As Nat King Cole used to sing, "Roll out those lazy, hazy, crazy days of summer, Those days of soda and pretzels and beer ..." Recently, I've been busy with Camp Grandma, hosting three of my grandchildren -- thankfully, not all at the same time, and no beer involved -- for sailing camp here in Annapolis. Meanwhile, twenty-eight miles to the north in Baltimore, my good friend, author Sujata Massey, is thinking about summer, too. Sujata writes:
Summer officially started for me this week. My teenaged son and daughter are at liberty for the next 77 days. I still wake up at 6:30 a.m., but it’s not to rush around coaxing people down to breakfast. It’s quiet time to sit on my front porch in an Adirondack chair with coffee and the newspaper.
The Baltimore summers are known for thick, steamy weather, but the mornings are usually cool with a soft, whispery breeze that runs through the tall, hundred-year-old oaks and maples on our street. Each morning, that breeze seems to whisper that the kids really might sleep till 9 a.m. On an early summer morning, I visit with our beagle. He seems to mumble that he will take a walk with me later. But when I put the leash on him, he won’t stir from the couch. Just as my kids are loathe to depart the house for the pool just down the block or anywhere else.
At a school auction this spring, I foolishly purchased a package of family outings. We now own multiple admissions to Roundtop Mountain, Luray Caverns, Frederick Keys Baseball and the Maryland Science Center. Looking at this package makes me feel like I’ve got a hopeless job.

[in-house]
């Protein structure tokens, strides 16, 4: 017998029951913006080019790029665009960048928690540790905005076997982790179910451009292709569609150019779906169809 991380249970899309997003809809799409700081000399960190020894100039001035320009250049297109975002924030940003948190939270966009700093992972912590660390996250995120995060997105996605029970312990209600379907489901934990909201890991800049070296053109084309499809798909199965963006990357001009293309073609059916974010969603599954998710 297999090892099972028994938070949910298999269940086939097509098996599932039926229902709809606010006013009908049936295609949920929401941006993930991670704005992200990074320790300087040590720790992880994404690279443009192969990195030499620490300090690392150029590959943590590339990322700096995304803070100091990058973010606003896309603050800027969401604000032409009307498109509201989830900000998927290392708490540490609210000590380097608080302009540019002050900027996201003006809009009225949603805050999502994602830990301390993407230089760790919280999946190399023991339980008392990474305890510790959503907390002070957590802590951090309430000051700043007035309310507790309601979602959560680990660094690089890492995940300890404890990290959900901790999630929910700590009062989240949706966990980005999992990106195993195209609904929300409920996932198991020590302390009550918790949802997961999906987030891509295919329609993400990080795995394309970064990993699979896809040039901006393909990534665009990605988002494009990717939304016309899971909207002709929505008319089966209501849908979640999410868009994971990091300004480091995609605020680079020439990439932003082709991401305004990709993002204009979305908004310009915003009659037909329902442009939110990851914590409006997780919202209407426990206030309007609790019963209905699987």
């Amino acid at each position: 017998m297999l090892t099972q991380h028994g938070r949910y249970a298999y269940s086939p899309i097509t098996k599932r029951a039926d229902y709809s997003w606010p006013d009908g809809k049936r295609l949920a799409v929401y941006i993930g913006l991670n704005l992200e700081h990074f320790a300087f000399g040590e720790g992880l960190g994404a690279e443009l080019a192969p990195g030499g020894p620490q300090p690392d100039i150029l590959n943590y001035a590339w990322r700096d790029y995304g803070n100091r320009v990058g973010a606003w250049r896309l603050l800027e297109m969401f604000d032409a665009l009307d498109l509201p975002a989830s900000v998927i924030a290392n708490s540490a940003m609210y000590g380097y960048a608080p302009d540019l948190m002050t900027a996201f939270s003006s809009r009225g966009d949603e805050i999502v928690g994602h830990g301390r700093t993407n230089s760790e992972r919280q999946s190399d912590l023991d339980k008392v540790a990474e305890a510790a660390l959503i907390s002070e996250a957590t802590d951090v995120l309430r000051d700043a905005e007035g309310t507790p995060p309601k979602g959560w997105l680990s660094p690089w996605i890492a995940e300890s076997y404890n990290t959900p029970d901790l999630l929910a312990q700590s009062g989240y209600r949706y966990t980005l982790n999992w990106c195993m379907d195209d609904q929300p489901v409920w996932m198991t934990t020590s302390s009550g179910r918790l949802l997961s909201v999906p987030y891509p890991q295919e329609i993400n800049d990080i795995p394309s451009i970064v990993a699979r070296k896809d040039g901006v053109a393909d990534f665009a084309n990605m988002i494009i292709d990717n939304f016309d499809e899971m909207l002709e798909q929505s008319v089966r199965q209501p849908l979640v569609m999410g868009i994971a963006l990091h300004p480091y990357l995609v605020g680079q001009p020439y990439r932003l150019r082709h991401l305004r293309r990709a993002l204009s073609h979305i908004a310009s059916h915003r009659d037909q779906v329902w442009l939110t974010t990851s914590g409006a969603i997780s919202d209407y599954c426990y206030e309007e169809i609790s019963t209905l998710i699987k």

But who’s really at fault? This summer, I pledged to swim at the pool daily. After that I hope to prepare some incredibly healthy and summery thing for dinner that everyone likes. Some of those meals will be picnics at the pool. I will invite a family or two for a barbecue on the deck. What the hell, we should invite the whole neighborhood to a potluck party with an outdoor film screening of a great classic! Of course, I’ll do all of this after I’ve written four pages of good fiction every day. I will write in the morning, naturally. When everyone’s sleeping!
But that goal seems elusive. And the latest book I’m part of didn’t exactly involve new writing. I’ve slipped one of my backlist mysteries about the perils of flower arranging in Japan—THE FLOWER MASTER--into a book bundle of five previously published mysteries, along with Libby Fischer Hellmann, Christine Kling, Zoë Sharp, and Julie Smith. Because these novels feature brave and energetic women, we are calling it KILLER FEMMES.
Big books seem part and parcel of summer. For a lot of people, this means a Russian novel or something similar they meant to get through in high school. For me, it’s a whole shelf-load of Indian classics. But summer reading also means beloved ‘beach books’ that get warped from water, as well as loads of novels stored on an E-Reader. Both are easy pleasures that you don’t have to leave the porch to enjoy. It’s a delight to find fun older books that are vanishing from libraries as E-books with stylish new covers and every word crisp and intact. Believe it or not, that’s how I’m locating some very old Rabindranath Tagore novels—free because they are in the public domain!
Summer seems long--but like any novel, I know that it will have unexpected twists that I don’t know about yet. And perhaps our family’s lethargy is not exactly laziness. We are living in the moment, gazing with wonder at the novelty of unstructured time. Hanging on the porch feels good.
Sujata Massey is the author of The Sleeping Dictionary, a historical suspense novel set in British colonial India, and ten mystery novels. She is a former Femme Fatale (from the snail-mailed newsletter days), something that may have subconsciously influenced her titling of Killer Femmes, an E-Book at Amazon, Barnes&Noble Nook, iBooks and Kobo.